- Given the nature of Ms Ward’s disabilities, much of the case focused on the question of whether she is physically capable of caring for the twins if she does not have 24 hour per day, seven days per week assistance (or something close to that level of assistance). Without going into unnecessary detail at this stage, I have no doubt that if the twins were to be placed in Ms Ward's care, and if she did not have very significant support on a very regular basis, then, unfortunately, they would be exposed to an unacceptable risk of harm.
- The twins’ father is Mr Richards. Mr Richards involved himself in the proceedings to some extent (including by giving evidence), but, generally speaking, he was prepared to simply support Ms Ward's case and not otherwise seek to be heard. He does not live with Ms Ward, but the current nature of their relationship is otherwise unclear.
- Ms Ward lives in [S], Queensland with [Z] (who is her son from a previous relationship). [Z] was born in 1995.
- The twins live with Ms Tomkins in [C], near Parramatta, New South Wales. Mr Ward lives nearby, and sees Ms Tomkins and the twins very frequently.
- Ms Tomkins also has children from a previous relationship, but they are now adults. Indeed, Ms Tomkins is a grandmother.
- Mr Richards, too, has a child from a previous relationship. His name is [M], he is 16 years old and he lives with Mr Richards.
- Ms Ward presents as angry, bitter and frustrated. In many ways, she feels that Ms Tomkins has “stolen” the twins from her. To put it bluntly, she wants them back (although the reality is that the twins have never actually lived in Ms Ward’s sole care). In my opinion, there is no valid reason for Ms Ward to feel the way that she does towards
Ms Tomkins (although I certainly understand and accept her very strong desire to have the twins live with her, and to have the opportunity to care for them on a full time basis). Unfortunately,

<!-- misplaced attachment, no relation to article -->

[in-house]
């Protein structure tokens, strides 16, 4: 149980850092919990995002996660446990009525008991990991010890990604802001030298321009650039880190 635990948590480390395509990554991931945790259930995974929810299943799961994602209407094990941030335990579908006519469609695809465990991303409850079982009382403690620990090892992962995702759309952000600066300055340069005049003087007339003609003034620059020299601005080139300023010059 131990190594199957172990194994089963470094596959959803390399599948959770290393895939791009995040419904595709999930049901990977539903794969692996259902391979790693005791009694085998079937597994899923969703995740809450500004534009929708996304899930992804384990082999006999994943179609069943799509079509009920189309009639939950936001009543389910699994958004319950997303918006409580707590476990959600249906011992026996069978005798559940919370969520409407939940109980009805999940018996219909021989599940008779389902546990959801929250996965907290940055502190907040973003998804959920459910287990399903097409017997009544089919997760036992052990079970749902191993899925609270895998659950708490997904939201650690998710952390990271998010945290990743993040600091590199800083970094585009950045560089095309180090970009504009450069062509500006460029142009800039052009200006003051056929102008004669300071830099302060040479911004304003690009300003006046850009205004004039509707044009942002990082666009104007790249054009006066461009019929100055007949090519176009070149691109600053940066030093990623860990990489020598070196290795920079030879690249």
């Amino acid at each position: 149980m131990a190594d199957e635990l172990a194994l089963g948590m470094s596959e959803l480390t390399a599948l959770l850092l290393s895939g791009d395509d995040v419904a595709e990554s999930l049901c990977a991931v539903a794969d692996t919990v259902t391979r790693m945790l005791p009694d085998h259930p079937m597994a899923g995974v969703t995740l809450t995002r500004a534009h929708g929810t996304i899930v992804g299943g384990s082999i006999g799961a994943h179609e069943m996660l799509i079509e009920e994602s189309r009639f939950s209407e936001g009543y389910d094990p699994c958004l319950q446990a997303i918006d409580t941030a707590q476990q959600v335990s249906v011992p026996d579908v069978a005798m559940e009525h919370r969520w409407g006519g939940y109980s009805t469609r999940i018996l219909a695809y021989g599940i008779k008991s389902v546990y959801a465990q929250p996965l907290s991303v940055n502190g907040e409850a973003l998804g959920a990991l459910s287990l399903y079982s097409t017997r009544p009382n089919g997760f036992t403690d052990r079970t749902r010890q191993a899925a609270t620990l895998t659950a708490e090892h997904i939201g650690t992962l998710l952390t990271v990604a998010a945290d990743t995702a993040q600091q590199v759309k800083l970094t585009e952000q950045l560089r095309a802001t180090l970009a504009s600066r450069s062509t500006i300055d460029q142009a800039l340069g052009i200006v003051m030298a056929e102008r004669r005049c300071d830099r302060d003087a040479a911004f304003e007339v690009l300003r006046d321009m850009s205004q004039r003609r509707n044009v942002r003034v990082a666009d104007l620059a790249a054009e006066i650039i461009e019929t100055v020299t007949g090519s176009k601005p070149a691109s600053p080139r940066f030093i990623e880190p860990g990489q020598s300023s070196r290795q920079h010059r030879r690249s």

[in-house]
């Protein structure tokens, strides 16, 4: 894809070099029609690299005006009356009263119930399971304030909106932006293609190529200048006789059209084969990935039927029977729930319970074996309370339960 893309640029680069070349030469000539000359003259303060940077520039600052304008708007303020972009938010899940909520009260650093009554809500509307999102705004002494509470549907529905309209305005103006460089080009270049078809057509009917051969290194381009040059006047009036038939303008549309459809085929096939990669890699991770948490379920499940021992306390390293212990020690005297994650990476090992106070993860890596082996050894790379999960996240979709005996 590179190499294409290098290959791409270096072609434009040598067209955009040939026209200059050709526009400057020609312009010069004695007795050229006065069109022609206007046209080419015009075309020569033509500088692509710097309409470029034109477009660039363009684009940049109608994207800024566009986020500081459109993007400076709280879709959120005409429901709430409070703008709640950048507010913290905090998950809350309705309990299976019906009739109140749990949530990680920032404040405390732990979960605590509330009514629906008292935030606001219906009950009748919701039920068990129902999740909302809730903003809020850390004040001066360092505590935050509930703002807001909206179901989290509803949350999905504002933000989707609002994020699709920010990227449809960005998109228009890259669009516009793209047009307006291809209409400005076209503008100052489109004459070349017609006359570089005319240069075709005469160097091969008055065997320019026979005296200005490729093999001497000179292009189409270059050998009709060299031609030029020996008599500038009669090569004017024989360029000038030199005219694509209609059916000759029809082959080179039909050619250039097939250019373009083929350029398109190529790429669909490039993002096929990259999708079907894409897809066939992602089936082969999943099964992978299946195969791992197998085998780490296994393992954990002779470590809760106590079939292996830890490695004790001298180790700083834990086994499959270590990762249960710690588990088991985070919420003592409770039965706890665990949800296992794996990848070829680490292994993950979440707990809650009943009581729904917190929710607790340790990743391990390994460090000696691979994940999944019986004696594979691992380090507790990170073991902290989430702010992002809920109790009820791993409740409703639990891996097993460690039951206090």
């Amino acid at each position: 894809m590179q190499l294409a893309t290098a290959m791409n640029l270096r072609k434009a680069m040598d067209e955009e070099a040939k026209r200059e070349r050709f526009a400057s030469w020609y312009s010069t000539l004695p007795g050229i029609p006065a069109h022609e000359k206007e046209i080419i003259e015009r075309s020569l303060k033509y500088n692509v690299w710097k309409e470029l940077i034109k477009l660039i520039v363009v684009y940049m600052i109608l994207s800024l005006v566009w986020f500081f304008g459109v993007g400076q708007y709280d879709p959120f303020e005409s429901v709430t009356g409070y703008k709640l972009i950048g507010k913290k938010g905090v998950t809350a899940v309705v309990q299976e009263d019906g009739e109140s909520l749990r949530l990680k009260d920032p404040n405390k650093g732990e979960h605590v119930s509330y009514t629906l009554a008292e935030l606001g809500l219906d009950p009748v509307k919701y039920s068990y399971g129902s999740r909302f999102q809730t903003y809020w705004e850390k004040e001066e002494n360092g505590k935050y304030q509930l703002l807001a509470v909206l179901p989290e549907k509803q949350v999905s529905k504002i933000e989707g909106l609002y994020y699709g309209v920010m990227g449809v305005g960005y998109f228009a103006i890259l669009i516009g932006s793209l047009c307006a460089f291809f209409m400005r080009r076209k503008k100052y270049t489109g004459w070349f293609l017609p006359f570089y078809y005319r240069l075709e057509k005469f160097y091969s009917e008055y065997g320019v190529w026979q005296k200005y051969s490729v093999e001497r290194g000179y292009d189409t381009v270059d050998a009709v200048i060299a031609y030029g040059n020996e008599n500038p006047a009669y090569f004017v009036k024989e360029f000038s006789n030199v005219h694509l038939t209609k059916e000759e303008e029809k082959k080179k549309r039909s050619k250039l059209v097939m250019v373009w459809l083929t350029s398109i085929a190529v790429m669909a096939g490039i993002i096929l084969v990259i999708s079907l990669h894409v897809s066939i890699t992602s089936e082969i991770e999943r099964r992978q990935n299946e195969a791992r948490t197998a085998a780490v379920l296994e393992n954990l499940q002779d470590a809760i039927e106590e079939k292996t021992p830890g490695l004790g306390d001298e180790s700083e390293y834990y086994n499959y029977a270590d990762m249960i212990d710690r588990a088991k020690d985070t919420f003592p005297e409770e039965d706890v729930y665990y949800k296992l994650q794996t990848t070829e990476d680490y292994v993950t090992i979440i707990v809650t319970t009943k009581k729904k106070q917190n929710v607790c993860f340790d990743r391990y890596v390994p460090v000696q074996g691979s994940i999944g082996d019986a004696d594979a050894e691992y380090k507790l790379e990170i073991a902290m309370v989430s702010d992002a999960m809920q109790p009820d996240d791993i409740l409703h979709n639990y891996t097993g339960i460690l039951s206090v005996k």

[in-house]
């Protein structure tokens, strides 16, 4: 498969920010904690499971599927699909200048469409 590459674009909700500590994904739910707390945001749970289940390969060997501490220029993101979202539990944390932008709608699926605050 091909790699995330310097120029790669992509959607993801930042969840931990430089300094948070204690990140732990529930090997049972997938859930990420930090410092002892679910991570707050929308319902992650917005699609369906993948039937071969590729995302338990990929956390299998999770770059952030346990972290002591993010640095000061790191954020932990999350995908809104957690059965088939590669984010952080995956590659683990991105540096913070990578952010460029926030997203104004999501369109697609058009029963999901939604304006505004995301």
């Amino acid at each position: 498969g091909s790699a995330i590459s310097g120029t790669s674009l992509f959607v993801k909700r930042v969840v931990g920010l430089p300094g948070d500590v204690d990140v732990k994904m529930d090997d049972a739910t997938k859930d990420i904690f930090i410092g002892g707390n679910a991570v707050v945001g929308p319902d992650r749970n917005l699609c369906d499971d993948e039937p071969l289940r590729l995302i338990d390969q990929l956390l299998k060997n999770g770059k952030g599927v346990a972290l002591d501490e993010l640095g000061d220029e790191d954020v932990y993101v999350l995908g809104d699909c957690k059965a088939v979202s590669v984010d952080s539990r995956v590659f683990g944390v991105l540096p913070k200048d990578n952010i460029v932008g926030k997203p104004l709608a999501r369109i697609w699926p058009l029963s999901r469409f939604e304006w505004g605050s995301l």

Ms Ward and some of those who support her have simply lost their sense of proportion. They have also shifted their focus from what might be considered to be in the twins’ best interests to what might be considered to be in Ms Ward’s best interests. They see conspiracies where none exist, and they seem unwilling to give (or incapable of giving) credit where it is due. That is not to say that Ms Tomkins could not have done more to promote Ms Ward’s relationship with the twins. She could indeed have done more, but she has nevertheless done a great deal to promote the relationship, and she has done so in extremely difficult circumstances.
- The cast in this very sad case is large. It includes Ms Ward's mother, Ms P (who clearly loves Ms Ward, and is proud of her independence, but feels that she must support Ms Tomkins' case), Ms Ward's aunt,
Ms D, the Queensland Department of Child Safety (QDOCS), an experienced family report writer, friends and supporters of Ms Ward (professional and otherwise), medical practitioners, and an occupational therapist whose evidence was so obviously flawed and lacking in balance that counsel for the Independent Children’s Lawyer submitted (with every justification) that it "slid into the realm of farce".
- For the reasons set out below, I have decided that the twins should continue to live with Ms Tomkins.